Lance Armstrong, Citizen
Credit: Getty Images
Livestrong day's third and fourth stops are equally energetic, with a turnout of hundreds clad in yellow at the University of Denver and a swishy dinner at Wolfgang Puck's Cut in Las Vegas. ("I have the same motto as Lance: to live strong, except I also say, 'Live strong, and eat and drink well,' " declared Puck, raising a glass of champagne.) By the end of the day everyone on the plane is completely exhausted. We're all crashed out in our seats, but Armstrong's still roving around, ready to talk. At 36 he has the energy of a teenager, like the 15-year-old professional triathlete he once was. He even thinks about reentering triathlons these days but feels as if he's already been there, done that. "Plus, if I did enter, I would have to win," he says, with another of his shit-eating grins.

We have a brief talk about politics, but Armstrong is so touchy – and canny – that he asks me to turn off the tape recorder even to talk about the war in Iraq ("We gotta git Osama, the sumbitch," is as much as he'll say on the record). He refuses to disclose his party affiliation, though he has said he's pro–gun control, pro-choice, against the Iraq war, and all for maintaining the line between church and state. He's obviously deeply immersed in learning the way the game is played, although it's a recent immersion. When I bring up Mike Huckabee, he almost leaps out of his seat. "You can't like him!" he shrieks. "Paul Begala said that Huckabee is so conservative he doesn't believe in photosynthesis, evolution, and gravity. I mean, he's charming and smart and quick on his feet, but jeez!"

To take Armstrong seriously as a candidate, you'd have to think that he put away a lot of his famously hardheaded ways. He wants to convince you of that, but in a sense he is a little bit isolated because his life experience has been so different from his peers'. He retired at 33, the time when most guys in this country are hitting their prime. "Cycling was like therapy for me, being alone with my thoughts and the elements," he says. "I had 15 great years of those therapy sessions. I try to keep life simple, to get things out if I need to get them out, but sometimes I just put something in a box in the corner and then it sits there, going, 'Fuck you.' If I can't figure it out, I'll go talk to this gal in Austin. She's a therapist, okay, but she's more like a drill sergeant."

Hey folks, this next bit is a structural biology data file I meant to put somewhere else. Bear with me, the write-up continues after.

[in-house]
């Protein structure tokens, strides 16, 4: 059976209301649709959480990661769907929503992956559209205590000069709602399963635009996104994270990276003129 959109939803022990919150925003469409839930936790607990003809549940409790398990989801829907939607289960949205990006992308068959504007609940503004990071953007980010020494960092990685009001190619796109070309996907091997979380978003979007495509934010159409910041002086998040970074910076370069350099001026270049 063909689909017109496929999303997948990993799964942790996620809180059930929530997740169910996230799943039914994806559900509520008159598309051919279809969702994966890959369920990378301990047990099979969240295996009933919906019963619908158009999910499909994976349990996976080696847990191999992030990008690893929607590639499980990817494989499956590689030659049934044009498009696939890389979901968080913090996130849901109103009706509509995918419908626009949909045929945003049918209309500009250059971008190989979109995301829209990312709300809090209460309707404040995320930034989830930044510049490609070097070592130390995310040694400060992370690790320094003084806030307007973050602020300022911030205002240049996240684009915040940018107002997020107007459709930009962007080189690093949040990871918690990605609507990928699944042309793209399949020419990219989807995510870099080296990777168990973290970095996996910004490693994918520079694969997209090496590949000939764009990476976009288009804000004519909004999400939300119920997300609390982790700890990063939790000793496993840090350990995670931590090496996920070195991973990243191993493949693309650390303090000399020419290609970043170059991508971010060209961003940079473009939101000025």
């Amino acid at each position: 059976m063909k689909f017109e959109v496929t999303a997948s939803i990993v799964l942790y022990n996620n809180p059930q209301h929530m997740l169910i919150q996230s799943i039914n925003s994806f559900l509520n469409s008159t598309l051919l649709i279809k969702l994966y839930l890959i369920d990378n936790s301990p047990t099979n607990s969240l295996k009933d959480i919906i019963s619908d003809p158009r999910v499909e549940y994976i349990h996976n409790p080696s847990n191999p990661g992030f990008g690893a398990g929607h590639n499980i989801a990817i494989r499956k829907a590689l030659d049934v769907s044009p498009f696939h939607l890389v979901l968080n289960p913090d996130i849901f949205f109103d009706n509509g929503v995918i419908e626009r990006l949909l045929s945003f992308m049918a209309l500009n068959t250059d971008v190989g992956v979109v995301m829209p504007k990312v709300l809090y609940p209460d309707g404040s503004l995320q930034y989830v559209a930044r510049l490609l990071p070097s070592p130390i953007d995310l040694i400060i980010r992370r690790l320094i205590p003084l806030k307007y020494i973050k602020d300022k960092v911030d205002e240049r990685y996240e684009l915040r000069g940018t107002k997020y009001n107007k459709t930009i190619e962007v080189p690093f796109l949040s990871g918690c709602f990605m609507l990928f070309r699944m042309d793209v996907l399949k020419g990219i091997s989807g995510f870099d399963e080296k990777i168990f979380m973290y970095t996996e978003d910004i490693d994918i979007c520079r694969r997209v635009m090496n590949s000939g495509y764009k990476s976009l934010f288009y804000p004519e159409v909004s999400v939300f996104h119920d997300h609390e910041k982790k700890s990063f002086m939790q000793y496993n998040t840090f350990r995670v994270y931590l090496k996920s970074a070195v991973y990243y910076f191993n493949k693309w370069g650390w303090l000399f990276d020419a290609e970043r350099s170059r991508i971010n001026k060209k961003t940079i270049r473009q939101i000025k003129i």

Armstrong is an icon who gets to meet a lot of other icons, but he's not sure if he should treat them like icons or friends, and a lot of them take the world far more seriously than he does. "When I finished the Tour, Bono's advice to me in starting my foundation was that I should take a year and go talk to whoever I wanted to talk to – Bill Gates, or Rupert Murdoch, or whoever," says Armstrong, who modeled much of his funding drive for cancer on Bono's support for Africa. "Now, I've done some of that, but that takes a lot of time, and I can't just put everything on hold so I can have coffees with people all around the world. And I'll tell ya, there are times where I do not talk about cancer – the foundation, my diagnosis, my recovery, nothing. Bono is always on. He's always on."

The fact is that in addition to success, achievement, and competition, Armstrong just really likes to have fun. He was divorced from his wife Kristin, a pretty blond author, in 2003, after five years of marriage; he called off his engagement to Sheryl Crow in 2006, after they'd dated for almost two years. These days he's unapologetic about his reputation in the tabloids as a pussy hound, linked to designer and socialite Tory Burch, Ashley Olsen (whom he denies dating), and, until recently, Kate Hudson. "I'm a 36-year-old single guy who is completely open and honest with every woman in my life," says Armstrong. "As long as you're honest, and no one's getting played or let down, then you're being fair."

Armstrong doesn't go on a lot of real dates. "I think it's hard for me, or for anyone in my position, to call someone up and say, 'Hey, can I take you on a date?' " he says. "It's never like that. I meet people casually, while hanging out with friends, so there's less pressure." Sex is something he enjoys, because he didn't get much of it on the Tour. "I had sex if I had the energy. I wasn't one of those guys who believed in the myths about the guy losing his chi," says Armstrong. "But the fact is that if you are riding your bike five, six, seven hours a day, you are not a sex champion. You're just not. You have fatigue, low testosterone, and a lower libido." He grins. "But you know, I never got any complaints."

Armstrong retreats from questions about Hudson, whom he dated for a few months. "I made a mistake to let the public into my relationship with Sheryl, even though it didn't feel like a mistake at the time," he says. "It put a lot of pressure on the relationship, and I will never do it again." Some public outings can't be avoided, though. "When Tory had a show, I would go to the show; when Sheryl had a concert, I'd go to the concert; and if – uh – a new lady has a premiere, I might go to the premiere. I'm there as a supportive partner, and that's my role. But sitting down and doing a bunch of photos, like I did with Sheryl, is just wrong, and I won't do that again."

It is hard to miss that most of these women are somewhat similar: down-to-earth blond lasses with Cheshire cat grins and small waistlines. Does he have a type?

"Everyone says that!" says Armstrong, moodily. "Everyone says I have a type! Of course I have a type. But doesn't everyone have a type? So shut up!"

Um, isn't that type a little like your mom?

"Now, hold on a minute there," he says, laughing. "That's just gross."